|Publication number||US4255310 A|
|Application number||US 06/065,160|
|Publication date||Mar 10, 1981|
|Filing date||Aug 9, 1979|
|Priority date||Aug 23, 1978|
|Also published as||EP0009110A1, EP0009110B1|
|Publication number||06065160, 065160, US 4255310 A, US 4255310A, US-A-4255310, US4255310 A, US4255310A|
|Inventors||Knut Oppenlaender, Rainer Strickler, Hans J. Geelhaar, Josef Lamprecht, Erich Penzel, Gregor Ley|
|Original Assignee||Basf Aktiengesellschaft|
|Export Citation||BiBTeX, EndNote, RefMan|
|Patent Citations (6), Referenced by (11), Classifications (6)|
|External Links: USPTO, USPTO Assignment, Espacenet|
X2 N--R1 --(OR2 --)n OR1 --NX2 (I)
1. Field of the Invention
The present invention relates to an improvement in the wet adhesion and blocking resistance of paints based on aqueous polymer dispersions.
2. Description of the Prior Art
The adhesion of paint films based on aqueous polymer dispersions to smooth substrates coated with oil-based or alkyd resin-based paints which have not weathered is frequently unsatisfactory even in the dry state. Furthermore, the adhesion depends on the wetness and in general decreases with increasing wetness of the paint films. In practice, this often results in damage to the paint films and there have therefore been many attempts to improve the wet adhesion of paint films based on aqueous polymer dispersions. For example, an attempt has been made (cf. U.S. Pat. No. 3,356,627) to improve the wet adhesion by the presence of special auxiliary monomers, for example basic acrylates, eg. ureidoacrylates, as copolymerized units in the binder polymers employed. Further attempts to improve the wet adhesion of paint films have been made by copolymerization of auxiliary monomers containing glycidyl groups and subsequent reaction of the glycidyl groups with ammonia, hexamethylenetetramine or lower primary or secondary monoamines (cf. U.S. Pat. Nos. 3,350,339, 4,089,829 and 3,969,296). Finally, it has already been proposed (British Pat. No. 1,527,616) to improve the wet adhesion of paint films containing a binder polymer by introducing copolymerized units of α,β-unsaturated halogen compounds into the polymers and then reacting them with ammonia or hexamethylenetetramine. The reaction of binder polymers, containing carboxyl groups, with alkyleneimines, especially ethyleneimine and 1,2-propyleneimine, is also alleged (cf. British Pat. No. 1,434,535) to improve the wet adhesion. However, the binder polymer dispersions improved by these conventional methods give paint films whose wet adhesion continues not to be fully satisfactory, and which furthermore often block. In addition, the wet adhesion of paint films prepared with such conventional binder dispersions often depends very greatly on the components, eg. pigments, additionally contained in the paints, and is sometimes difficult to reproduce.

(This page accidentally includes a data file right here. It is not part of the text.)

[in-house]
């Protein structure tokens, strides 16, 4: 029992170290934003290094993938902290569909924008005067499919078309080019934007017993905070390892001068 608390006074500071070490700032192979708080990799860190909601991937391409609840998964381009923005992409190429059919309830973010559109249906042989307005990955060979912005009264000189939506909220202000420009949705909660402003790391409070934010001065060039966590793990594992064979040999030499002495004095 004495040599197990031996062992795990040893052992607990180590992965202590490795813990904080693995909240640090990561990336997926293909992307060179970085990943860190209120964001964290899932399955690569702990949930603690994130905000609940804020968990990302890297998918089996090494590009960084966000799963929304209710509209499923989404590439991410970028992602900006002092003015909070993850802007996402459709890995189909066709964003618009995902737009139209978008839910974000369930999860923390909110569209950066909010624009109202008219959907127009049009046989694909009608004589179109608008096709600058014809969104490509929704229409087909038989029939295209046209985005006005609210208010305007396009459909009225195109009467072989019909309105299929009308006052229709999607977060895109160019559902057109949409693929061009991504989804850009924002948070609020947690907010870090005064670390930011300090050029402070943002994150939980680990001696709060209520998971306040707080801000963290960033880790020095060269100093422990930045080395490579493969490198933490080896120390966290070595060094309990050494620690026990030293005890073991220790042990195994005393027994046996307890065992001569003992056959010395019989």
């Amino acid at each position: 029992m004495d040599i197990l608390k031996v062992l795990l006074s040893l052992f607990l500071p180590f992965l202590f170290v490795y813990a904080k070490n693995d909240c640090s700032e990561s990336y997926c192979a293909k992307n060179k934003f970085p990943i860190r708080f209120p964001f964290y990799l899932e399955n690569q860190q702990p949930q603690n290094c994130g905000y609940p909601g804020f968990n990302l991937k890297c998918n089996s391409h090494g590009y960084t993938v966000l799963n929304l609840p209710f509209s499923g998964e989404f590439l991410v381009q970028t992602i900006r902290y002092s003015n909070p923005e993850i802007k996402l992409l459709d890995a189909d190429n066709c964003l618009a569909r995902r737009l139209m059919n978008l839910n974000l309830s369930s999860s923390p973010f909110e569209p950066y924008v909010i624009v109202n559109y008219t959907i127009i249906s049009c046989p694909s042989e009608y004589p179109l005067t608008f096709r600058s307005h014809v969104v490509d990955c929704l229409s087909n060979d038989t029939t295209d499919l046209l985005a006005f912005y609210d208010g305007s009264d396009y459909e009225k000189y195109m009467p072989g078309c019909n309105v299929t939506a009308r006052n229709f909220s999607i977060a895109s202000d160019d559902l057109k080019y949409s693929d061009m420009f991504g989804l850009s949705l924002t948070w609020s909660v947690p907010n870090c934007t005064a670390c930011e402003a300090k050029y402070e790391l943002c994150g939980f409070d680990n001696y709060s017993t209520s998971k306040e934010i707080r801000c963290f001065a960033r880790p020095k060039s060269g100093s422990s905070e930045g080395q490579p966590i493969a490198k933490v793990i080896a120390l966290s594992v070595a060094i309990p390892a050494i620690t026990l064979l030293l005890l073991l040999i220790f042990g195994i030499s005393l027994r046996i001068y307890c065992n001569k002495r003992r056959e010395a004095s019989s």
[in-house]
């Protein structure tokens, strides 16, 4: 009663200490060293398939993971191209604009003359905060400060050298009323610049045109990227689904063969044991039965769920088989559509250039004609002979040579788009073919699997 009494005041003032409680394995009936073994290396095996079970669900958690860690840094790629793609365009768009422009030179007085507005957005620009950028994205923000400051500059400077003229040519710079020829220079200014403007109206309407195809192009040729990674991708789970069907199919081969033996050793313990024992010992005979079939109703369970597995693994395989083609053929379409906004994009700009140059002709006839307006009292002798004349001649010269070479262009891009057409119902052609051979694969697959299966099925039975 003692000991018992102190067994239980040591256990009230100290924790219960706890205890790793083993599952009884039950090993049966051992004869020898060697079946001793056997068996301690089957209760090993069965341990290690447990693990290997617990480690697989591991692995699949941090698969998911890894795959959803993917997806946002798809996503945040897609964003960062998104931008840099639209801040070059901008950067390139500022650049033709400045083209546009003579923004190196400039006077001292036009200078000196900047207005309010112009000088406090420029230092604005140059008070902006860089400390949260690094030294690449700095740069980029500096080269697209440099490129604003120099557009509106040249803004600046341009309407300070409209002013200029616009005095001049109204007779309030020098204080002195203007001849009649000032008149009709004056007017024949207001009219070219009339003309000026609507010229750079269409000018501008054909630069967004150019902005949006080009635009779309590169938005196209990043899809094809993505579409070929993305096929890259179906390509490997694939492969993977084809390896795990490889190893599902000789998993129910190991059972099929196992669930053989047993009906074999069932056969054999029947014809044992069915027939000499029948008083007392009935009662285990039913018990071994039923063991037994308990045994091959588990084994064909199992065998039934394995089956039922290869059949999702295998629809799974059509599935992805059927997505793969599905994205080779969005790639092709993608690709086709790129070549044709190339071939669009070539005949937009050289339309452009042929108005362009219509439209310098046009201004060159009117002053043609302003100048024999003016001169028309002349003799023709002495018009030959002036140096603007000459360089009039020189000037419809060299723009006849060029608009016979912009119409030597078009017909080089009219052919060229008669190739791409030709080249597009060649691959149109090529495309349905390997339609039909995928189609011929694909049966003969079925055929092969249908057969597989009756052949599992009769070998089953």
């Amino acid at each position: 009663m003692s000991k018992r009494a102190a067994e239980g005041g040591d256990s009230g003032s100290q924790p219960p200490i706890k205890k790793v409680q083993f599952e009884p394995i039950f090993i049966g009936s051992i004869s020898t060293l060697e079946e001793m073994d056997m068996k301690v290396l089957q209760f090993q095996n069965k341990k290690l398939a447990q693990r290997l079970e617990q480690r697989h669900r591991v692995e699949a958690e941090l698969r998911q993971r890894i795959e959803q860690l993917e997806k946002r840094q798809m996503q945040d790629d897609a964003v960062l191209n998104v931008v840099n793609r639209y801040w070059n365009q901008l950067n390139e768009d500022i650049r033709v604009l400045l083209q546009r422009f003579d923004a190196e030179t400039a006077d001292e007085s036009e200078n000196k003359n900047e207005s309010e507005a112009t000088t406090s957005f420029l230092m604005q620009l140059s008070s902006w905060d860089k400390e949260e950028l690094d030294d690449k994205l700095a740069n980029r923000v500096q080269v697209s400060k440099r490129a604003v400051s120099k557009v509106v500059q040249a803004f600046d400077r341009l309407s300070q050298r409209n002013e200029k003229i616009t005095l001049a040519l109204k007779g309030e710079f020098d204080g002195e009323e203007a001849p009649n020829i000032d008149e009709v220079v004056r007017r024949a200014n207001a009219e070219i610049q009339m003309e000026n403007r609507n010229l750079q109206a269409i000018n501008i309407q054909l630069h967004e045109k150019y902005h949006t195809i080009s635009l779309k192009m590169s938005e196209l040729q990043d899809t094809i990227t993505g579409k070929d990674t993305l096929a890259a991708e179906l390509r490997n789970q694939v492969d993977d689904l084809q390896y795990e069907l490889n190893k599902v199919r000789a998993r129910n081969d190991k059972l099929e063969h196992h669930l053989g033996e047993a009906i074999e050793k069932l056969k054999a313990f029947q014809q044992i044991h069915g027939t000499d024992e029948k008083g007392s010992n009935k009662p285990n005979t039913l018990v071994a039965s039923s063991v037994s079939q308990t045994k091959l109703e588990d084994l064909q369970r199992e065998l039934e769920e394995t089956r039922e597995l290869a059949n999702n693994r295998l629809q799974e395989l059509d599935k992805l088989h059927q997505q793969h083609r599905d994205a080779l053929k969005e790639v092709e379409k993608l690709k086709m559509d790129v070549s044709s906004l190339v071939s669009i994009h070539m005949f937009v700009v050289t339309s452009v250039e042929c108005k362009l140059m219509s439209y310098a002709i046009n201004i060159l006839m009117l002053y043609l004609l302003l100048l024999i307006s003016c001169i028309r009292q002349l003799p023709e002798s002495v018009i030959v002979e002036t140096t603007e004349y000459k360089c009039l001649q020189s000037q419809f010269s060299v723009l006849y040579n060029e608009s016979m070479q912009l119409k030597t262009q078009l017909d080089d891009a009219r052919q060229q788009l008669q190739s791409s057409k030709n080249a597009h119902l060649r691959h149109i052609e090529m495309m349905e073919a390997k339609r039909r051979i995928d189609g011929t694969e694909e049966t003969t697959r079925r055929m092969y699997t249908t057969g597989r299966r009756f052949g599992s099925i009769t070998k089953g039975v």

We have found that the wet adhesion of paint films based on aqueous polymer dispersions can be improved greatly if polyglycidylamines which contain 2 or more glycidyl groups bonded to hydrogen-free nitrogens, or salts of such polyglycidylamines, which may or may not contain ether groups, are employed as additives for the aqueous paints. The polyglycidylamines are in general added to the aqueous paints in amounts of from 1 to 15 percent by weight, preferably of from 2 to 10 percent by weight, based on the binder polymer contained in the paints, ie. the polymer of the polymer dispersion. They may be added as, for example, a solution or emulsion, and the pH of the paints can in general be from 4 to 11. From the point of view of the processability of the mixtures (the pot life) the pH of the aqueous paints containing polyglycidylamines is preferably from 6 to 9, since mixtures having such a pH have a particularly long pot life.
Polyglycidylamines, having 2 or more glycidyl groups, which are of particular interest are alkyl-diglycidyl-amines, where alkyl is of 1 to 10, especially of 4, carbon atoms. Compounds which have proved particularly suitable are N-n-butyl-N,N-diglycidylamine and N-isobutyl-N,N-diglycidylamine, but also N-methyl-N,N-diglycidylamine, N-ethyl-N,N-diglycidylamine, N-n-propyl-N,N- diglycidylamine, N-tert.-butyl-N,N-diglycidylamine, N-2-ethylhexyl-N,N-diglycidylamine and N-n-decyl-N,N-diglycidylamine. Further suitable polyglycidylamines containing 2 or more glycidyl radicals are N,N'-dialkyl-N,N'-diglycidylpolymethylene-diamines which in most cases contain from 2 to 10 methylene groups and where alkyl is of 1 to 10, especially of 4, carbon atoms, eg. N,N'-dimethyl-N,N'-diglycidyl-ethylenediamine, -propylene-diamine and -butylene-diamine, N,N'-diethyl-N,N'-diglycidyl-ethylenediamine and -pyropylenediamine N,N'-di-n-butyl-N,N'-diglycidyltetramethylenediamine and N,N'-di-isobutyl-N,N'-trimethylenediamine. Examples of suitable polyglycidylamines containing ether groups are those of the general formula (I)